Staff Equality: A Welcomed Addition to the Correctional Workplace
Booker, Joe W., Jr., Corrections Today
Editor's Note: This article will appear in the North American Association of Wardens and Superintendents' publication, A View From the Trenches: A Manual for Wardens by Wardens, to be published this summer by the American Correctional Association.
Staff equality - a diversified and multicultural workforce - is an idea that is fairly new to corrections. During the last 20 to 30 years, corrections professionals have begun to realize its benefits. Promoting staff equality is a leadership and human resource management tool that continues to improve the correctional environment.
Historically, many prisons throughout the country were built in rural locations because of the quantity and cost of available land. The logical progression was to recruit and hire staff from local communities. Consequently, the majority of staff came from rural backgrounds while the inmates, who were transported from all geographic areas of the state or nation, came from both urban and rural backgrounds. Not surprisingly, the community-based, culturally homogeneous staff were ill- equipped to manage the daily issues raised by the urban-based, multiethnic inmate population. An example of the resulting problems is exemplified by the 1971 riot in Attica, N.Y. The inmates' main complaints stemmed from staff's inability and failure to understand and respect different cultures, ethnic backgrounds and religious needs.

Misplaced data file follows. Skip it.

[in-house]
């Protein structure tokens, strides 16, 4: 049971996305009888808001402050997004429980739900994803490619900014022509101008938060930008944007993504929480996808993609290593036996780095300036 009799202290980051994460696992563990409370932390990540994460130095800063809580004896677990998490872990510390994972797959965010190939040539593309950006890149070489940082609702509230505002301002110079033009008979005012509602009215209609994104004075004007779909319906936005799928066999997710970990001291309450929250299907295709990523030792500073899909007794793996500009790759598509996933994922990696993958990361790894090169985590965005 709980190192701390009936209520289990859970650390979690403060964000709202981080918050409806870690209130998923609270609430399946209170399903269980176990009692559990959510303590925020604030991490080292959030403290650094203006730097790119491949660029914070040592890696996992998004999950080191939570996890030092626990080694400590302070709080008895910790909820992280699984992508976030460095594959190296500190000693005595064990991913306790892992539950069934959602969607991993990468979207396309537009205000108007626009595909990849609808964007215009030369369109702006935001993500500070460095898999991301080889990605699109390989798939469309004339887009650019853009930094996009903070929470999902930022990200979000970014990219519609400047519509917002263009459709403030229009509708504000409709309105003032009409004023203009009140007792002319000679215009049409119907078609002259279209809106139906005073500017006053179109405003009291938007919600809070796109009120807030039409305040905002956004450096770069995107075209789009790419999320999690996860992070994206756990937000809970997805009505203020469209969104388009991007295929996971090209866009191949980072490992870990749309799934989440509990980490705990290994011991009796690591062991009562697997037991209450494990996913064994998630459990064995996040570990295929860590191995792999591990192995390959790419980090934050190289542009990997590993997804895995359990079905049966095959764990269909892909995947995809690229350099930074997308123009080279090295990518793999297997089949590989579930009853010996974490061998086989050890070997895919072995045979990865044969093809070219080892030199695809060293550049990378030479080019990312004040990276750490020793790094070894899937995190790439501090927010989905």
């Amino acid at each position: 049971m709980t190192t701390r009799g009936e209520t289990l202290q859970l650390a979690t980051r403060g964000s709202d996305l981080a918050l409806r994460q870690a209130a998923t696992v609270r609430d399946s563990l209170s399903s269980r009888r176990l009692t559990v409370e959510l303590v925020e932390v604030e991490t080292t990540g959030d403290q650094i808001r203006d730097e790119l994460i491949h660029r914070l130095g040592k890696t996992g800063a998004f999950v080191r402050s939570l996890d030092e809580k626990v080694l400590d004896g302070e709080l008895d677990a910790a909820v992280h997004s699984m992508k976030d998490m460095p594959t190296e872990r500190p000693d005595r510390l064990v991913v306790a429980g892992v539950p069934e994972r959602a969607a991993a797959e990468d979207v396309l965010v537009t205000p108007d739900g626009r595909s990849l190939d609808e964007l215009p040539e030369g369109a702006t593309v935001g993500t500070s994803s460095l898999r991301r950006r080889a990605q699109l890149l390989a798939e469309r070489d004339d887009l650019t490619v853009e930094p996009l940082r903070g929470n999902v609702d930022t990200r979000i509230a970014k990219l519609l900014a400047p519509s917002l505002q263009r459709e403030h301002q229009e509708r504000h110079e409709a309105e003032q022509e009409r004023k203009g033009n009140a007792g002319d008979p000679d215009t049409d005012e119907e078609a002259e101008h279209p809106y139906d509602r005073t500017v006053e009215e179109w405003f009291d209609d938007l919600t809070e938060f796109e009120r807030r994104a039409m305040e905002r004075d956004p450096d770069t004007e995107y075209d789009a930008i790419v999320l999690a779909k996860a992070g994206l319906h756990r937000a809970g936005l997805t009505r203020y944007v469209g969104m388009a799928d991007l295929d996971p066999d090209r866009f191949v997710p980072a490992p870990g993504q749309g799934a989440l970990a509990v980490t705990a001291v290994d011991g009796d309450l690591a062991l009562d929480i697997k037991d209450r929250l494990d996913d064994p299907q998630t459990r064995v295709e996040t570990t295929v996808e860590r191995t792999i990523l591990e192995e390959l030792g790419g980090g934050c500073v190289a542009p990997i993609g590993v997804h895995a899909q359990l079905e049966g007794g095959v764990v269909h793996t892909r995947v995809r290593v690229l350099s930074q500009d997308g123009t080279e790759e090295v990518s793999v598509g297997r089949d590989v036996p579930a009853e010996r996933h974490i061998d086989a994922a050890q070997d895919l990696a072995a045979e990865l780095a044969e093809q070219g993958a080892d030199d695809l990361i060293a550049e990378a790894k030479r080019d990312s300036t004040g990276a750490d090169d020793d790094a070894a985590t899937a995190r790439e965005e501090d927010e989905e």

Another issue that has been re-evaluated in recent years is women working in the correctional environment. Traditionally, female correctional staff worked with female offenders. However, in the 1970s, correctional agencies began to employ females to work with male inmates. Initially, female correctional officers were not allowed to work in high-security institutions, ln the federal system, females were exempted from working in these facilities until January 1993.
A third factor that contributed to the development of staff equality was training. The Federal Bureau of Prisons' (BOP) training program, in which all staff are initially trained in the same manner and taught to perform any task in an emergency situation, illustrates this. Regardless of position, all personnel are trained to be correctional officers first and to understand that the security of the institution is their foremost responsibility.
The benefits of a diverse staff have proved to be substantial. When staff from different ethnic backgrounds and geographic locations work together, they have an opportunity to learn from one another. Not only is the result improved staff interaction but also improved staff communication with inmates.
Generally, male and female staff develop different methods of communicating and problem-solving with inmates. …